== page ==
Rarely does a series have a history so deep and yet so obscure as Ys. Although the series has always had a huge following in Japan, it has failed to generate much buzz in the West. The series has a lot of interesting qualities, from the original game’s unique (or unique-ish) way of handling combat, to the fact that each game has managed to be about the same hero, in defiance of most other JRPGs.
The story of Ys (yes, the whole series) follows the adventures of Adol Christin, a red-haired swordsman with a hankering for adventure. In Ys VIII: Lacrimosa of Dana, Adol and his longtime companion, Dogi, end up shipwrecked on a mysterious island. Apparently, the island is legendary for sinking ships, and since this makes the chances of rescue unlikely, Adol and the other survivors must save themselves.
Apart from this, your main character also seems to be having mysterious dreams of a monastic order and a girl named Dana whose visions of the future bring about a great sense of foreboding. There are also many strange things happening on the island, and a grand adventure soon begins to unfold.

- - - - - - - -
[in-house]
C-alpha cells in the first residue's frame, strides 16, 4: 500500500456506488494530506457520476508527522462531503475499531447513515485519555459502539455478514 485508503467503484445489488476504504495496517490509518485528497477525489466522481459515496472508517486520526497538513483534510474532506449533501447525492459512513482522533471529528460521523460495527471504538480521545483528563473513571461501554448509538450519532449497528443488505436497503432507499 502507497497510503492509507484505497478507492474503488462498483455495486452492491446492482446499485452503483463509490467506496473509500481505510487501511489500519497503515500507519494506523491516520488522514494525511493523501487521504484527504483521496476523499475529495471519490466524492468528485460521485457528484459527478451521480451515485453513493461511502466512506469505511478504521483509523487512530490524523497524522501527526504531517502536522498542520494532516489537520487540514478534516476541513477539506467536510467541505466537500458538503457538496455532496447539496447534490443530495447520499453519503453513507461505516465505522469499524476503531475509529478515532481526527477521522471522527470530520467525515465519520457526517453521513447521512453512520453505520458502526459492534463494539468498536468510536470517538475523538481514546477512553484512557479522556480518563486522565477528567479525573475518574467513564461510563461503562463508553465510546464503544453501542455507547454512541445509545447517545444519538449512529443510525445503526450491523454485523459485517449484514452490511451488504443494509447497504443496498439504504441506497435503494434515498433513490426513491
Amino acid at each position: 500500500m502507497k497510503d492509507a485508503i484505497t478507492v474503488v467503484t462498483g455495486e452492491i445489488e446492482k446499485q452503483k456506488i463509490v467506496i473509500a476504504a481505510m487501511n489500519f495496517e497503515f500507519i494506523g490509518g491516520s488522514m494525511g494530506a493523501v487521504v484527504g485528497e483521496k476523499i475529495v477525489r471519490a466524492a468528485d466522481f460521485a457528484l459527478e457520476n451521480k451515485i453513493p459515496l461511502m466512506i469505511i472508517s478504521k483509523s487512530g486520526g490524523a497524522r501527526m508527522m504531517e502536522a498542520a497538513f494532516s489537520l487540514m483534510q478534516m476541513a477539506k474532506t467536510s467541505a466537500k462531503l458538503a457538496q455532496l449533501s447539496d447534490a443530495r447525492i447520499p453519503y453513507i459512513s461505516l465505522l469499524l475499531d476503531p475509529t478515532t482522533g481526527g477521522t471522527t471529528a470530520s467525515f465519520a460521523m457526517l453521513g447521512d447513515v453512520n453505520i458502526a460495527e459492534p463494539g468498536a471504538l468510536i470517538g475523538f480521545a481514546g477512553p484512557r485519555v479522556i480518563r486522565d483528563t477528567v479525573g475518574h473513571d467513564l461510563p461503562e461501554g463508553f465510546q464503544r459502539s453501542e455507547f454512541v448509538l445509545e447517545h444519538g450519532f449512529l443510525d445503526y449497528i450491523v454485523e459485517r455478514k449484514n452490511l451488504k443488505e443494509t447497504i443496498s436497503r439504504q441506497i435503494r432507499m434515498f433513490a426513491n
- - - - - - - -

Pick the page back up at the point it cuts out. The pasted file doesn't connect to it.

As you can probably tell from the story description above, the game starts out as a simple adventure story akin to something like Treasure Island or Robinson Crusoe. Eventually, as the grander mystery begins to unfold, the narrative strays into more familiar JRPG territories featuring giant monsters and innocent maidens.
The gameplay is action oriented in the same vein as games like Kingdom Hearts or Dragon’s Dogma. You have a basic one button combo attack and can perform different skills by holding down R1 then tapping one of the face buttons, meaning you can have 4 abilities mapped in total. As you can probably guess, you can also jump as well to help you explore the game’s overworld. Your final move is an ‘extra ability’, basically a super-powered move you can use after filling the extra gauge, which fills when you use your special attacks.
One of the most interesting features is the ability to instantly switch the player’s character with one of your two party members. Each person in your party has a certain attack type (one of three), and each attack type is strong against one type and weak against another. This means that you can quickly switch between your characters on the fly to give yourself advantages against tough enemies.
The combination of each character’s abilities, their types and the power to switch between them on the fly, adds up for some fast paced combat. At higher levels of play, you become a whirlwind of force as you tear your way through hordes of enemies, switching between heroes with abilities best suited for each situation.